Federal Rule of Evidence 803(11) is rarely applied. It provides that the following types of religious records, which are otherwise excludable as hearsay, are admissible, regardless of whether the declarant is available: "[a] statement of birth, legitimacy, ancestry, marriage, divorce, death, relationship by blood or marriage, or similar facts of personal or family history, contained in a regularly kept record of a religious organization." Fed. R. Evid. 803(11).
Rule 803(11) is not frequently litigated because it often overlaps with other hearsay exceptions—namely, Federal Rule of Evidence 803(6) (business records), Federal Rule of Evidence 803(8) (public records), and Federal Rule of Evidence 803(9) (vital records). 30C Federal Practice and Procedure Evid. § 7052 (2014 ed.). However, Rule 803(11) is distinct from these other hearsay exceptions in that the declarant (i.e., the church official) is not under any obligation—business or legal—to be truthful. Id. Instead, the trustworthiness of the declarant is presumed because the record is usually created in connection with a solemn religious ceremony, the church official does not have a personal interest in the record, and the act documented in the record is of a moral nature. Id.
Although few recent court opinions have applied Rule 803(11), useful information about the rule can be gleaned from those that do. In Jessop v. State, 368 S.W. 653 (Tex. App. 2012), the Texas Court of Appeals held that Texas's identical Rule 803(11) applies to records of a religious organization regardless of the declarant's beliefs. Id. at 684. In Jessop, the appellant, a member of the Fundamentalist Church of Jesus Christ of Latter Day Saints (FLDS), was "'sealed' in a spiritual or celestial marriage" to a 15-year-old female member of the church who, at 16, gave birth to a child. DNA testing later proved that the appellant was the biological father, and he was indicted for sexual assault of a child. The trial court admitted FLDS records proving the existence of the celestial marriage, and the appellant was convicted. On appeal, the appellant argued that the admission of the FLDS records was improper because "the exception for records of a religious organization was not meant to include 'the writings of an evangelist,' but rather 'the words of ordinary men and women in the formation of records of the most important of their own personal affairs'" and "the church's leader, the 'prophet,' is himself a defendant who believes himself to be hearing the voice of God." Id. at 683–84. However, the court of appeals rejected the appellant's argument, explaining that
Rule 803(11) does not depend on the personal views or religious beliefs of those making the records. Nor does Rule 803(11) depend on the popularity or acceptance of the religious organization in question or the character of the organization's leader. Hearsay evidence need only be consistent with the provisions of the exception to be admissible.
Id. at 684; see also Keate v. State, No. 03-10-00077-CR, 2012 WL 896200, at *8 (Tex. App. Mar. 16, 2012) ("Rule 803(11) does not depend on the popularity or acceptance of the religious organization. Hearsay evidence need only be consistent with the provisions of the exception to be admissible.")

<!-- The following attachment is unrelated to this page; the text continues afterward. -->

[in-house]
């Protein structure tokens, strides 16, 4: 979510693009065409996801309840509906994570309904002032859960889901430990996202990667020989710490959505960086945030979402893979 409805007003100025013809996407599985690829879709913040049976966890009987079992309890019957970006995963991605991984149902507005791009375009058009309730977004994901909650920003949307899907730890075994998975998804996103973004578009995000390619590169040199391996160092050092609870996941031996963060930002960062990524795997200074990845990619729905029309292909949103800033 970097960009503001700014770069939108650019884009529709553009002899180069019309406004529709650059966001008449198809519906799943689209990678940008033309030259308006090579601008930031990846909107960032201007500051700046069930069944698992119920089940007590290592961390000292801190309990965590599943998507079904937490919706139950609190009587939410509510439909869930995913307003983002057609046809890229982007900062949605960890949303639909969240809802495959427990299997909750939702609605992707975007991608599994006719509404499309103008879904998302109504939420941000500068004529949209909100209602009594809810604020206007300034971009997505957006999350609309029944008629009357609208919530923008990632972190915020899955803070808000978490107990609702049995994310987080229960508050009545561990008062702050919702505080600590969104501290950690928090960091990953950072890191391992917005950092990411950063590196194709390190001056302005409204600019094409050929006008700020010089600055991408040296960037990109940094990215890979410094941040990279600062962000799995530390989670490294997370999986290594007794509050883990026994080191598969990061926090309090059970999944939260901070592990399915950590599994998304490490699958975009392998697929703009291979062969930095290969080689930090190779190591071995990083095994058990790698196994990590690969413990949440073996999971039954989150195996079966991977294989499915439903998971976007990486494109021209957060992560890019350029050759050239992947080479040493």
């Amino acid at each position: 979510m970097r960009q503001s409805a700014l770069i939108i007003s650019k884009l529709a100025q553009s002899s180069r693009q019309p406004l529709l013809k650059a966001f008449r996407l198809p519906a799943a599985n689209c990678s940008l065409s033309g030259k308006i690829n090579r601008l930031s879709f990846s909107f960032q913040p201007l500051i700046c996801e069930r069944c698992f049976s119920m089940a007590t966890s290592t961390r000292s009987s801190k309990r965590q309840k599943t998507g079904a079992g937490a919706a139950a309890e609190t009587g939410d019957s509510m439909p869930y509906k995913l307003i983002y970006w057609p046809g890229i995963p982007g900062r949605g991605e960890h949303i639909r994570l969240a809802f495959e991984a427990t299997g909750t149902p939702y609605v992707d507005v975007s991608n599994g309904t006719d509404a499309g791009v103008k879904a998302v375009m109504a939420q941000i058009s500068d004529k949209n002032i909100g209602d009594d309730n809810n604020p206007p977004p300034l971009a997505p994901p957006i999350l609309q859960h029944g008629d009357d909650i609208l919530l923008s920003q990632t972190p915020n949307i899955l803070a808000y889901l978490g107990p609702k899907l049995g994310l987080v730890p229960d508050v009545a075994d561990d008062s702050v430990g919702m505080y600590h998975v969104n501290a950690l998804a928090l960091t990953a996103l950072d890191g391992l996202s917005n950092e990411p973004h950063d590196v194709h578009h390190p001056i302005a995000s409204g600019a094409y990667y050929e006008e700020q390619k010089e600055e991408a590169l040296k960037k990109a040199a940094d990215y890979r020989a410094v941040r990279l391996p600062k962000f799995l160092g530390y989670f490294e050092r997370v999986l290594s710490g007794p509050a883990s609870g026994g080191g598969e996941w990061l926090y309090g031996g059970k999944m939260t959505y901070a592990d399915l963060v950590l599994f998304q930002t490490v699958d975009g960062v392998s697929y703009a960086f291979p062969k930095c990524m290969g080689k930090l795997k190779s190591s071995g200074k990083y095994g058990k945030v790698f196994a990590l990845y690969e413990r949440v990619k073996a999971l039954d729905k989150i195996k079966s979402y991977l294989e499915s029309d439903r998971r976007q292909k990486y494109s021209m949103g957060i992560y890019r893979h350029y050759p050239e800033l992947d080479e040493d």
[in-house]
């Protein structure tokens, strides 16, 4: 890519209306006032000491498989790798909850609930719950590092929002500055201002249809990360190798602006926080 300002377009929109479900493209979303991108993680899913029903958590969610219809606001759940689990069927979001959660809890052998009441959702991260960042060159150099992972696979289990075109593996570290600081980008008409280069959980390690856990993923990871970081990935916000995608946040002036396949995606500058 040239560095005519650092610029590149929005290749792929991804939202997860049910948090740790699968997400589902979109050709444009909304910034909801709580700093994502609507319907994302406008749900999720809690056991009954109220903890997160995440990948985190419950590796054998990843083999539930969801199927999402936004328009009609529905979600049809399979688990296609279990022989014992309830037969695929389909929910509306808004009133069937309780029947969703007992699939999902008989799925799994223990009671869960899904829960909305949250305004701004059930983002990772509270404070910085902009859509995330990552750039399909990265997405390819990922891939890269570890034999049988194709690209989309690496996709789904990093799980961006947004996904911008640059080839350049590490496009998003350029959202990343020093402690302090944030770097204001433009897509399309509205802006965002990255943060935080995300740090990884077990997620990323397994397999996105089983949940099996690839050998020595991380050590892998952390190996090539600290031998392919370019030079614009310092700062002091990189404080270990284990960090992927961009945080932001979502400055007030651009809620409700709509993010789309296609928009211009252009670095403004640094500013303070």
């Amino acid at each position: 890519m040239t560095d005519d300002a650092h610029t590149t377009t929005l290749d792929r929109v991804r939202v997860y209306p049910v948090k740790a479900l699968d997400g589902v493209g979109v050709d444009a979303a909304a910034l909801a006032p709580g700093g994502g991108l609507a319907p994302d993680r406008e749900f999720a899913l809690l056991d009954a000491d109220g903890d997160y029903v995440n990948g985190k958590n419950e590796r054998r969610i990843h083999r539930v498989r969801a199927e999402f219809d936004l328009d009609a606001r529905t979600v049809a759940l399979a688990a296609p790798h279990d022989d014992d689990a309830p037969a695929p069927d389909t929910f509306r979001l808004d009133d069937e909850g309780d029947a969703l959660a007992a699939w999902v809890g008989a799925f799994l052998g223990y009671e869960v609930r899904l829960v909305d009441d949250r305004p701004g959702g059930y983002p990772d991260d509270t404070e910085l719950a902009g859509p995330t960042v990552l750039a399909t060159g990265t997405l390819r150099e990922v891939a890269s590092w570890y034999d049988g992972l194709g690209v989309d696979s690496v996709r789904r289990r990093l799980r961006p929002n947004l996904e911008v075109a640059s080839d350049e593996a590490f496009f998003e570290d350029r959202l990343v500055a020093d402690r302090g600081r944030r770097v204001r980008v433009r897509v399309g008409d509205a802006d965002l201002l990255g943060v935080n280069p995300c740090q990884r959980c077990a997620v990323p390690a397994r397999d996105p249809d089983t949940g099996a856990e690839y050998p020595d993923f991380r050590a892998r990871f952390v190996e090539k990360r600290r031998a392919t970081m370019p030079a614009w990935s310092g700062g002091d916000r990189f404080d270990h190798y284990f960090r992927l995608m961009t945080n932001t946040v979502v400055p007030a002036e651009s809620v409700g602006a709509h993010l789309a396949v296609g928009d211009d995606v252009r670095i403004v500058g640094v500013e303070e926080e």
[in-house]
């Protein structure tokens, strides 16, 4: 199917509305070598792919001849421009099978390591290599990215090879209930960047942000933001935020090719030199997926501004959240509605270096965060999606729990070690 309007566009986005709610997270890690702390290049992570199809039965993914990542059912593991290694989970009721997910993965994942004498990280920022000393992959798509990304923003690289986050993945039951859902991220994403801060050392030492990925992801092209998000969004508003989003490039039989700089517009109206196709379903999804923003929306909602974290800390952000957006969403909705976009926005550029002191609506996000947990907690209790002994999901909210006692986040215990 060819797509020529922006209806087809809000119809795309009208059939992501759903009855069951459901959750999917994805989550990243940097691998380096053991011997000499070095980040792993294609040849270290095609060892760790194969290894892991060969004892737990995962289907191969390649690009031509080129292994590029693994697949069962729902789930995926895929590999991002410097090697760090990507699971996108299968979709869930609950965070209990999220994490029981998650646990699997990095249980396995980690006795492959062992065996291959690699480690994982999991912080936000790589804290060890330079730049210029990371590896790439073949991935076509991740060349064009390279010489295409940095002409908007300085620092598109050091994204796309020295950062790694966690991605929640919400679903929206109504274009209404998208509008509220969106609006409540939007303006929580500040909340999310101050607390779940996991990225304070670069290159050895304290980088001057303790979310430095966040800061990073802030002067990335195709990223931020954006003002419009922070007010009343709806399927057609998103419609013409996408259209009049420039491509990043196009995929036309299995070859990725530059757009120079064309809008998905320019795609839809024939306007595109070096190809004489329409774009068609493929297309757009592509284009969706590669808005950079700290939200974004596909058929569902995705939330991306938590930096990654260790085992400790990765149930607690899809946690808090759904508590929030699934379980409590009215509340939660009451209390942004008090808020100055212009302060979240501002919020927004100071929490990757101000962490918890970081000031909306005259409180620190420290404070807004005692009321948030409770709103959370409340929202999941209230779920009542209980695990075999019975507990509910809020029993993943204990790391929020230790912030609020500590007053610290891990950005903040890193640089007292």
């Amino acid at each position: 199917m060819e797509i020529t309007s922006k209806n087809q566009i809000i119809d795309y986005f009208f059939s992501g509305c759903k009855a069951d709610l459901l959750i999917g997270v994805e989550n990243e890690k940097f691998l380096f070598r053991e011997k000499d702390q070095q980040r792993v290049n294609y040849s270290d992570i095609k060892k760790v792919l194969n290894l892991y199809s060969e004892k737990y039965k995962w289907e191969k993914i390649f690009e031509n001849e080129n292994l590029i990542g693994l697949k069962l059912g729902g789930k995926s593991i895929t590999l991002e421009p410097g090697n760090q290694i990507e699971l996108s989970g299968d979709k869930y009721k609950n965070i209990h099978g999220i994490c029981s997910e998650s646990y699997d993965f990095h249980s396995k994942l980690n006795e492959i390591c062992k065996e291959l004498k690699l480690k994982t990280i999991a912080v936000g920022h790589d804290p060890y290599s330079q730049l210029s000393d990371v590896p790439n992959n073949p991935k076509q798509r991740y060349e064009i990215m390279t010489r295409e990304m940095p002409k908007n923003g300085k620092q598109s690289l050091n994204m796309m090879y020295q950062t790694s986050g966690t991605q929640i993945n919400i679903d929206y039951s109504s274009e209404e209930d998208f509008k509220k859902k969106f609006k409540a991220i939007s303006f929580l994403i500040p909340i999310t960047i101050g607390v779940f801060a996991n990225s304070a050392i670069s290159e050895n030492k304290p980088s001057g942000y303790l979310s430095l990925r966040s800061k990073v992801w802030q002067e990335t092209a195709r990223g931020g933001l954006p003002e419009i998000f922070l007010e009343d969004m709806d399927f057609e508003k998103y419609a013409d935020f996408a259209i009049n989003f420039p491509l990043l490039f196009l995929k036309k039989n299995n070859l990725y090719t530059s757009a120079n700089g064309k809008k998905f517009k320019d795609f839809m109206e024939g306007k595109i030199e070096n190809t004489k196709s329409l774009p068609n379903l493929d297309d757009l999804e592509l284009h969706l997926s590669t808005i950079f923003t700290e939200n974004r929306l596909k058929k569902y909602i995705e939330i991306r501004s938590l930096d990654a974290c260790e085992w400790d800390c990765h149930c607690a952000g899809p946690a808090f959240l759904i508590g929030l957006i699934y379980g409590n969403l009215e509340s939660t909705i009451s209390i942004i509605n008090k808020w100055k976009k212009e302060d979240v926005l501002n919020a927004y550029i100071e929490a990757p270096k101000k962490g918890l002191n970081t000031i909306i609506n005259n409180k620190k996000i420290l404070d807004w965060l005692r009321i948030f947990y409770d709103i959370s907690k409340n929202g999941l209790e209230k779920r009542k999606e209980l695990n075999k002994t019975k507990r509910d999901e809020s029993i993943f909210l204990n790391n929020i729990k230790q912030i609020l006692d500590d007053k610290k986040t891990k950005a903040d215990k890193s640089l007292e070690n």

In Versatile v. Johnson, No. 3:09CV120, 2011 WL 1167440 (E.D. Va. 2011), the U.S. District Court for the Eastern District of Virginia ruled that Rule 803(11) must be interpreted literally. Id. at *2. In Versatile, a pro seprisoner filed a section 1983 claim alleging that the defendants unlawfully interfered with his exercise of religion by banning documents related to his religion, the Nation of Gods and Earths (NGE), in the prison. At trial, he attempted to introduce a witness affidavit to prove the existence of NGE's professional office and national representative under Rule 803(11). However, the court refused to admit the affidavit into evidence under Rule 803(11), explaining that the affidavit "is not a 'regularly kept record' of NGE and contains information distinctly different from births, marriages, ancestry, or 'other similar facts of personal or family history.'" Id. (quoting Fed. R. Evid. 803(11)).
In Chavez v. Lynch, No. 14-CV-07566 DMG (ARGx), 2015 WL 12661915 (C.D. Cal. Nov. 20, 2015), the U.S. District Court for the Central District of California held that documents explicitly listed in the text of Rule 803(11) are admissible, regardless of their trustworthiness. Id. at *4 n.8. In Chavez, the petitioner, a respondent in removal proceedings, sought a declaratory judgment that he was a United States citizen. He argued that he acquired citizenship from his mother, who acquired citizenship from his grandmother, who allegedly was born in the United States. The petitioner sought to introduce his grandmother's baptismal record under Federal Rule of Evidence 803(11) as proof that she was born in the United States. The government objected to the introduction of the baptismal record, arguing that it was untrustworthy and therefore inadmissible. Id. at *4 n.8. The court overruled the government's objection, explaining that the "objection goes to the weight of the document, not its admissibility." Id.
While few in number, recent court opinions discussing Rule 803(11) do indicate that its application is relatively straightforward. In determining whether to admit evidence under Rule 803(11), courts look to the plain text of the rule and do not take into account the religious or personal beliefs of the declarant. Regardless of whether the document appears trustworthy, as long as it fits within the definition of a religious record under Rule 803(11), it will likely be admitted into evidence.
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